Performance Consistency

We've been looking at performance consistency since the Intel SSD DC S3700 review in late 2012 and it has become one of the cornerstones of our SSD reviews. Back in the days many SSD vendors were only focusing on high peak performance, which unfortunately came at the cost of sustained performance. In other words, the drives would push high IOPS in certain synthetic scenarios to provide nice marketing numbers, but as soon as you pushed the drive for more than a few minutes you could easily run into hiccups caused by poor performance consistency. 

Once we started exploring IO consistency, nearly all SSD manufacturers made a move to improve consistency and for the 2015 suite, I haven't made any significant changes to the methodology we use to test IO consistency. The biggest change is the move from VDBench to Iometer 1.1.0 as the benchmarking software and I've also extended the test from 2000 seconds to a full hour to ensure that all drives hit steady-state during the test.

For better readability, I now provide bar graphs with the first one being an average IOPS of the last 400 seconds and the second graph displaying the IOPS divided by standard deviation during the same period. Average IOPS provides a quick look into overall performance, but it can easily hide bad consistency, so looking at standard deviation is necessary for a complete look into consistency.

I'm still providing the same scatter graphs too, of course. However, I decided to dump the logarithmic graphs and go linear-only since logarithmic graphs aren't as accurate and can be hard to interpret for those who aren't familiar with them. I provide two graphs: one that includes the whole duration of the test and another that focuses on the last 400 seconds of the test to get a better scope into steady-state performance.

Steady-State 4KB Random Write Performance

The SMI 2256 manages to pull off decent average IOPS under a sustained random IO workload. It can't challenge the 850 EVO that uses faster 3D V-NAND, but compared to the BX100 with SM2246EN and 16nm MLC the drop in performance isn't massive -- better yet the SMI 2256 is quite a bit faster than SanDisk's TLC drive Ultra II. 

Steady-State 4KB Random Write Consistency

Unfortunately, the performance isn't very consistent, though, but then again the SM2246EN isn't either as the BX100 is only marginally better.

SMI2256 500GB
Default
25% Over-Provisioning

The steady-state behavior of the SM2256 appears to be similar to its predecessor SM2246EN. The baseline performance is fairly low at roughly 2,000 IOPS, but bursts occur frequently and go all the way to up to 25K IOPS, although this only lasts for about a second.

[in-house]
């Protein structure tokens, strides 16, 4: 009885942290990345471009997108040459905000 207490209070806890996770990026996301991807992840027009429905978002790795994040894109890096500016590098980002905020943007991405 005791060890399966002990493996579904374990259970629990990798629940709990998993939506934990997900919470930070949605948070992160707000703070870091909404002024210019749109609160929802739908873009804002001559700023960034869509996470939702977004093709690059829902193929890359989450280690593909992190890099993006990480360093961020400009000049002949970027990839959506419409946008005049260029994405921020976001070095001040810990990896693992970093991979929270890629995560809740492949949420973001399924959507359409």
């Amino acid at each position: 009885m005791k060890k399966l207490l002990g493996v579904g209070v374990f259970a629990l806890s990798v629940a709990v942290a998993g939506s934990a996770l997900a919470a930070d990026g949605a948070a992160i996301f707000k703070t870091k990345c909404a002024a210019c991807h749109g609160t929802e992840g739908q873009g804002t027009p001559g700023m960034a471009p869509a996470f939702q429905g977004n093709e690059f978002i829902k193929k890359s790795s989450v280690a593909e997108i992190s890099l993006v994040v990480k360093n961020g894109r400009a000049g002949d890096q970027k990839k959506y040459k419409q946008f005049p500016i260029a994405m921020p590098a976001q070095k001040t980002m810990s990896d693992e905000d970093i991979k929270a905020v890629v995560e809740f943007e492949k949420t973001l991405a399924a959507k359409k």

SMI2256 500GB
Default
25% Over-Provisioning
Introduction, The Drive & The Test AnandTech Storage Bench - The Destroyer
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  • watzupken - Wednesday, June 17, 2015 - link

    Looking at the state of the Samsung 840, I am still not convinced with TLC based SSDs. With value in mind, SSD is also walking down the path of cheap but unreliable storage solutions from my opinion. E.g. mechanical drives used to last a very long time, but not now even though they are cheap. Reply
  • leexgx - Saturday, June 20, 2015 - link

    the problem with 840 and 840 evo is just that its not refreshing the cells when it should be (the data is still retained even if its slow doing it) SSDs problem with retaining data is an issue towards end of life but that happens on all SSDs (more a concern for commercial use then consumer drives) Reply
  • der - Wednesday, June 17, 2015 - link

    Wow great! Reply
  • RU482 - Wednesday, June 17, 2015 - link

    IS THAT....A HAIR? Reply
  • i7 - Wednesday, June 17, 2015 - link

    Looks like it to me. Reply
  • KAlmquist - Wednesday, June 17, 2015 - link

    "OEMs can't price their TLC drives similarly to the MLC ones and expect it to be a good sale."

    Agreed. If you look at the prices of Samsung's 850 series, it's around $0.90 per GB of nand cells plus a fixed cost of $30. So you can get an MLC model for better performance at $0.45/GB of capacity, or a TLC model with lower performance at $0.30/GB of capacity. If that type of pricing is adopted by other SSD manufacturers, then TLC becomes very tempting; otherwise not so much.

    The other thing about the 850 line is that the relatively large cell size associated with 3D Nand appears to have eliminated the problem with data deterioration that we saw on the 840 EVO. So TLC will become more attractive next year when 3D Nand becomes available from other manufacturers.
    Reply
  • nwarawa - Wednesday, June 17, 2015 - link

    10% my tush. Try 20%+. Considering I can get a good MLC 256GB-class drive like a BX100 right now for around $100, if they can't get a similar TLC drive under $80, I won't even give it a second glace. Reply
  • revanchrist - Wednesday, June 17, 2015 - link

    TLC is going to be real cheap. Tigo, a Chinese 3rd-party ssd manufacturer has announced its tlc ssd based on Silicon Motion controller and SK Hynix nand chips last week, available in quantity up to 2TB. They've only disclosed the price of the 240gb model, which is RMB 399, roughly 65 USD. FFS that could translate to 260 USD for a 1TB model OMG. Reply
  • revanchrist - Wednesday, June 17, 2015 - link

    The controller is exactly SM2256 and the nand is 16nm 128Gb TLC from SK Hynix. Reply
  • npz - Thursday, June 18, 2015 - link

    It worries me that "real cheap" will mean actually worse value, or disproportionately worse performance and reliability in relation to the lower price. With 2D, tiny process NAND, TLC relies more heavily on ECC which means less performance and more potential reliability issues/bugs, and more spare capacity which means prevents going "real cheap", unless you want to sacrifice long term reliability. Reply

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